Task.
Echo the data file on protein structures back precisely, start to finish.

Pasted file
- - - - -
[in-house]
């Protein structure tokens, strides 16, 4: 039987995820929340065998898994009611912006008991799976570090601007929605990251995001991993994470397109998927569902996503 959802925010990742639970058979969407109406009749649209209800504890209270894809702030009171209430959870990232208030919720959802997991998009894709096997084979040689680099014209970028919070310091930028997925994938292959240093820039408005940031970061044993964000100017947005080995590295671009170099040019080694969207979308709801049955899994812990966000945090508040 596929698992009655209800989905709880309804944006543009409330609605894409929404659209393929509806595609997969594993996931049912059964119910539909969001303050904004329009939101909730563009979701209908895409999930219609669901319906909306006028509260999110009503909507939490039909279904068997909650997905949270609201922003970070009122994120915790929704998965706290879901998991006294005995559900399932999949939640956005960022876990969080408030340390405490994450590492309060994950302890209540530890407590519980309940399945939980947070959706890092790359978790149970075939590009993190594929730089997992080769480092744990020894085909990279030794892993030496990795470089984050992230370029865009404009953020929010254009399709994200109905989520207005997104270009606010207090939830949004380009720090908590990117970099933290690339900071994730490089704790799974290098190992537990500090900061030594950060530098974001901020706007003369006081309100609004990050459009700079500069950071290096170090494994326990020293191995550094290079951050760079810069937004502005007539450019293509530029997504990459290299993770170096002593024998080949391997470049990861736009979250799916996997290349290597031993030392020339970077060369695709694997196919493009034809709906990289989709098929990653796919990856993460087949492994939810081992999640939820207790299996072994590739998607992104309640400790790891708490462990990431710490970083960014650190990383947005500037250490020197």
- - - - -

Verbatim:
[in-house]
């Protein structure tokens, strides 16, 4: 039987995820929340065998898994009611912006008991799976570090601007929605990251995001991993994470397109998927569902996503 959802925010990742639970058979969407109406009749649209209800504890209270894809702030009171209430959870990232208030919720959802997991998009894709096997084979040689680099014209970028919070310091930028997925994938292959240093820039408005940031970061044993964000100017947005080995590295671009170099040019080694969207979308709801049955899994812990966000945090508040 596929698992009655209800989905709880309804944006543009409330609605894409929404659209393929509806595609997969594993996931049912059964119910539909969001303050904004329009939101909730563009979701209908895409999930219609669901319906909306006028509260999110009503909507939490039909279904068997909650997905949270609201922003970070009122994120915790929704998965706290879901998991006294005995559900399932999949939640956005960022876990969080408030340390405490994450590492309060994950302890209540530890407590519980309940399945939980947070959706890092790359978790149970075939590009993190594929730089997992080769480092744990020894085909990279030794892993030496990795470089984050992230370029865009404009953020929010254009399709994200109905989520207005997104270009606010207090939830949004380009720090908590990117970099933290690339900071994730490089704790799974290098190992537990500090900061030594950060530098974001901020706007003369006081309100609004990050459009700079500069950071290096170090494994326990020293191995550094290079951050760079810069937004502005007539450019293509530029997504990459290299993770170096002593024998080949391997470049990861736009979250799916996997290349290597031993030392020339970077060369695709694997196919493009034809709906990289989709098929990653796919990856993460087949492994939810081992999640939820207790299996072994590739998607992104309640400790790891708490462990990431710490970083960014650190990383947005500037250490020197």